Bacterial oxylipins: a key to multicellularity and to combating antimicrobial resistance?

Oxylipins are ubiquitous in truly multicellular eukaryotes as cell-to-cell communication signals. But their functions in bacteria still remain poorly elucidated. Our recent research raises intriguing hypotheses and discussions on bacterial oxylipin signalling.
Published in Microbiology
Bacterial oxylipins: a key to multicellularity and to combating antimicrobial resistance?

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Oxylipins serve as cell-to-cell communication signals to many multicellular eukaryotes. In vertebrates, 20-carbon oxylipins called eicosanoids orchestrate inflammation, an ancient and stereotypic response of our tissues to any injury or pathogen invasion. Plants have no inflammation, but their oxylipins coordinate stress and immune reactions similarly to the way our eicosanoids do. Fungi use oxylipins for quorum sensing and regulation of reproduction, and brown algae use chemically peculiar oxylipins as pheromones. 

In all of the aforementioned organisms, oxylipins are synthesised by evolutionary related enzymes. For instance, all of them use lipoxygenases — conserved enzymes catalysing PUFA peroxidation. In humans, this peroxidation leads to formation of leukotrienes and lipoxins. In plants, it leads to  formation of jasmonates. In fungi, it leads to formation of quorum sensing oxylipins. The only described function of lipoxygenases is to form oxylipins. So, if we know that some organism has a lipoxygenase, we can say it can synthesise oxylipins. But for some organisms, we don't know what they do it for.   

Animal oxylipins
Animal oxylipins known as eicosanoids are built up by two pathways: the lipoxygenase pathway and the cyclooxygenase pathway. They 'kick-start' and regulate inflammation. The chemical signal of the cell transduced by eicosanoids can be 'translated' as 'Help me! Someone is eating me!' Created with


Plant oxylipins
Plants also have a lipoxygenase (LOX) pathway started with lipoxygenase enzyme homologous to the human one.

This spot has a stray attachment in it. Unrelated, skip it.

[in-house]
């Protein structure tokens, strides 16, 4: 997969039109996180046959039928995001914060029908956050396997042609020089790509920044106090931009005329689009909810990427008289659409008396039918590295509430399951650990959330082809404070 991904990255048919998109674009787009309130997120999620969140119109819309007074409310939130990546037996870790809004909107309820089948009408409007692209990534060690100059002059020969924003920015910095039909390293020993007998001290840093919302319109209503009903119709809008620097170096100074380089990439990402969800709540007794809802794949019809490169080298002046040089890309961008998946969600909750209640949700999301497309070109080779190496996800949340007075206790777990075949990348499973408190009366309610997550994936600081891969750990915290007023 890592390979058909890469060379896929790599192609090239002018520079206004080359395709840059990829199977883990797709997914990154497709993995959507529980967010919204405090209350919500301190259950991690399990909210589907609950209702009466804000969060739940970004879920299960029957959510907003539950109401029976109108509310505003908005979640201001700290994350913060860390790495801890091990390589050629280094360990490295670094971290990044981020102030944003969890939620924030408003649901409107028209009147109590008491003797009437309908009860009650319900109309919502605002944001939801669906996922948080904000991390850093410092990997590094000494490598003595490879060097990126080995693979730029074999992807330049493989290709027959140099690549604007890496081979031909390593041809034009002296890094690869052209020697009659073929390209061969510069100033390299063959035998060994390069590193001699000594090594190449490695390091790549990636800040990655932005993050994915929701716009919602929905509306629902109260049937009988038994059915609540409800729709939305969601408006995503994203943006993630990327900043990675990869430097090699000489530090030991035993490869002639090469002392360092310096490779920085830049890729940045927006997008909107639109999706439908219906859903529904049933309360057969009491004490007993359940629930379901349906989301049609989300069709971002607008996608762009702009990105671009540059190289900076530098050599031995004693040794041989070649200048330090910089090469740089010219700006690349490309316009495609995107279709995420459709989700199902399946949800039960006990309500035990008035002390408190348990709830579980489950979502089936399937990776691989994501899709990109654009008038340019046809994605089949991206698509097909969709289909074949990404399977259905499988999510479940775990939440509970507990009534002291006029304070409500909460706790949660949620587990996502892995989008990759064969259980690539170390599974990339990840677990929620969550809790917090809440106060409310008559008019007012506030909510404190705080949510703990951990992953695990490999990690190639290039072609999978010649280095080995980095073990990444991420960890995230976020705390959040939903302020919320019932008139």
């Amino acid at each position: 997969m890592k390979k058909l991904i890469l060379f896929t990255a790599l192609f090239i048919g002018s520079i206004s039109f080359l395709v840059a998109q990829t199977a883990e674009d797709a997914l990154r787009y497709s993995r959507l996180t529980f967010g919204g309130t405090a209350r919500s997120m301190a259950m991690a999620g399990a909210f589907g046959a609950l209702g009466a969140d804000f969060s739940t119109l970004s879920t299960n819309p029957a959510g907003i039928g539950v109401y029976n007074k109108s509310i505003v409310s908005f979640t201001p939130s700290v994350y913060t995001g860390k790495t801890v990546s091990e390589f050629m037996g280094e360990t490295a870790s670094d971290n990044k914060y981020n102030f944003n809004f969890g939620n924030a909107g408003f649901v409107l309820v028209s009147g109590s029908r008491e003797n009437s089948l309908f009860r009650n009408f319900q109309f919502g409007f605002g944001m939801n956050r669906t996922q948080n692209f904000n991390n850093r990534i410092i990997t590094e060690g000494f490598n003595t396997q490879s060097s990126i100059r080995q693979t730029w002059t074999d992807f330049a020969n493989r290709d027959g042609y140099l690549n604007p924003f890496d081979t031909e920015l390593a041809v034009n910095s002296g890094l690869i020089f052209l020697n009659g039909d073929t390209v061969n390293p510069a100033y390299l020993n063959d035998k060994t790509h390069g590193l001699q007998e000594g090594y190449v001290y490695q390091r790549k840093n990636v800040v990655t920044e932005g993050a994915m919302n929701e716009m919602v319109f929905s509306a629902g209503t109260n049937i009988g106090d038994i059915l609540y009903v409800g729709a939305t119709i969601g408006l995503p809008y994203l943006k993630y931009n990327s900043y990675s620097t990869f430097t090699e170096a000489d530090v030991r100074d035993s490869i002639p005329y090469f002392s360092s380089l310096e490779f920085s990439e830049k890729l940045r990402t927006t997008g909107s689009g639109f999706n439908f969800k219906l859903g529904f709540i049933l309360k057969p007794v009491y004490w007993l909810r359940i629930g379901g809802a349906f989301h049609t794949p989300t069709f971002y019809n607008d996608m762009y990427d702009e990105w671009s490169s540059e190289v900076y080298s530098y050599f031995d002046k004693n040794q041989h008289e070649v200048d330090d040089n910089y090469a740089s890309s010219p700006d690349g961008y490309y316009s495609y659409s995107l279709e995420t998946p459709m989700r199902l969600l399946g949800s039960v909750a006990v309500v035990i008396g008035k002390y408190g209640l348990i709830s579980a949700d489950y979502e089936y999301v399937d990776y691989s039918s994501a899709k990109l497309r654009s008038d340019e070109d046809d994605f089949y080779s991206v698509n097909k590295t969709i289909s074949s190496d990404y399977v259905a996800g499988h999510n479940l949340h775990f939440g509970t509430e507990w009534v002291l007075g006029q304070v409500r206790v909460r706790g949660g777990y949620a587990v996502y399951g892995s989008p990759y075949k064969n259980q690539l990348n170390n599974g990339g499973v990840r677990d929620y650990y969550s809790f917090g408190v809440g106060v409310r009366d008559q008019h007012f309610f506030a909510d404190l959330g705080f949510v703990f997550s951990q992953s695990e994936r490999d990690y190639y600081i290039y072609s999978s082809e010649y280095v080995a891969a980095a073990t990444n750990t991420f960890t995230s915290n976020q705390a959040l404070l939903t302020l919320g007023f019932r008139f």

The further biosynthetic steps differ from human ones – for instance, hydroperoxide lyase (HPL) splits plant oxylipins to form volatile derivatives. Plants have no inflammation. Instead, they react to injury by releasing bactericidal, fungicidal and insecticidal compounds – phytoalexins. However, it is noteworthy that these quite dissimilar reactions on an injury on a pathogen invasion are triggered by lipoxygenase-derived oxylipins like our inflammation. It is a striking similarity across millions of years and different forms of multicellular beings. But what is the evolutionary origin of this similarity? This question is difficult to answer at once. Created with

Let's get together

It is the case of almost all bacteria. We know some of them – approximately 0.5% of all bacteria — have lipoxygenases. Experiments with some filamentous cyanobacteria and myxobacteria have shown they use lipoxygenase to form oxylipins, too, but the functions of these oxylipins remained unclear. It is interesting that both filamentous cyanobacteria and myxobacteria possess primitive multicellularity. Maybe bacterial cells communicate with oxylipins like animal or plant cells? Unfortunately, experimental data on this point are very scarce. We know only that:
1) cells of cyanobacterium Nostoc punctiforme 'cry' with oxylipins upon injury (like plant, animal, or algal cells do) [1]. But, in contrast to the cases of plants or animals, we don't know which response follows after this 'crying';
2) in contrast, oxylipins promote twitching motility in myxobacterium Myxococcus xanthus [2], but we don't know which stimulus triggers their release. 

Multicellular bacteria
Multicellular bacteria in an artistic presentation by biological artist Anastasiia Samoukina. From left to right 1) a cyanobacterium Nostoc sp. which is able to differentiate and build 3 cell types (here, only 2 cell types are depicted – vegetative cells and heterocysts); 2) another cyanobacterium, Oscillatoria sp., which is unable to differentiate, but still possesses tight integration between its cells; 3) a myxobacterium Myxococcus xanthus building aggregative multicellular structures — yellow fruiting bodies. Published by the author's courtesy   

These two incomplete experimental evidences are very scarce regarding even the amount of known multicellular bacterial species. We tried to recompense this deficiency with a bioinformatic research. This way, we were able to process significantly larger volumes of data. We used lipoxygenases — easily recognizable by sequence — as markers of oxylipin biosynthetic ability. The results of our research have been published in Biochemistry (Moscow) [3].